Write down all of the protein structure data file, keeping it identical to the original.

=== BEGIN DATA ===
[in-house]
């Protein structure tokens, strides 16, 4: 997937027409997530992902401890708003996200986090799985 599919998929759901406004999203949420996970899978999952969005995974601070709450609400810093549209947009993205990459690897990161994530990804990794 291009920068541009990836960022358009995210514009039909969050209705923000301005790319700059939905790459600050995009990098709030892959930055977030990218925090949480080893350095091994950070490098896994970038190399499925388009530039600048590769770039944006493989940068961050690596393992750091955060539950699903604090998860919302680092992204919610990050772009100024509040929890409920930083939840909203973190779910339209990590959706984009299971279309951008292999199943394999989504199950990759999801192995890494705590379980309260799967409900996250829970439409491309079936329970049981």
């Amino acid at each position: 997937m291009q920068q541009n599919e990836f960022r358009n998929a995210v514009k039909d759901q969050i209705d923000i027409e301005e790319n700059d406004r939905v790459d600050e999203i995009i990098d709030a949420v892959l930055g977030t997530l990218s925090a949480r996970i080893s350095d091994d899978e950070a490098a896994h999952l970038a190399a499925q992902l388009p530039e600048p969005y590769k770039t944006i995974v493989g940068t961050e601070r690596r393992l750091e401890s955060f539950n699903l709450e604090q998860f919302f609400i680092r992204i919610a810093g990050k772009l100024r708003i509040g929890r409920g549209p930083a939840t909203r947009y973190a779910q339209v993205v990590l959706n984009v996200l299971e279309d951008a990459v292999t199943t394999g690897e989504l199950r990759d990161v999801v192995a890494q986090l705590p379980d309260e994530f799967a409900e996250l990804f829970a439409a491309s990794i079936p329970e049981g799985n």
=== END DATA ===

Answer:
[in-house]
């Protein structure tokens, strides 16, 4: 997937027409997530992902401890708003996200986090799985 599919998929759901406004999203949420996970899978999952969005995974601070709450609400810093549209947009993205990459690897990161994530990804990794 291009920068541009990836960022358009995210514009039909969050209705923000301005790319700059939905790459600050995009990098709030892959930055977030990218925090949480080893350095091994950070490098896994970038190399499925388009530039600048590769770039944006493989940068961050690596393992750091955060539950699903604090998860919302680092992204919610990050772009100024509040929890409920930083939840909203973190779910339209990590959706984009299971279309951008292999199943394999989504199950990759999801192995890494705590379980309260799967409900996250829970439409491309079936329970049981």
């Amino acid at each position: 997937m291009q920068q541009n599919e990836f960022r358009n998929a995210v514009k039909d759901q969050i209705d923000i027409e301005e790319n700059d406004r939905v790459d600050e999203i995009i990098d709030a949420v892959l930055g977030t997530l990218s925090a949480r996970i080893s350095d091994d899978e950070a490098a896994h999952l970038a190399a499925q992902l388009p530039e600048p969005y590769k770039t944006i995974v493989g940068t961050e601070r690596r393992l750091e401890s955060f539950n699903l709450e604090q998860f919302f609400i680092r992204i919610a810093g990050k772009l100024r708003i509040g929890r409920g549209p930083a939840t909203r947009y973190a779910q339209v993205v990590l959706n984009v996200l299971e279309d951008a990459v292999t199943t394999g690897e989504l199950r990759d990161v999801v192995a890494q986090l705590p379980d309260e994530f799967a409900e996250l990804f829970a439409a491309s990794i079936p329970e049981g799985n």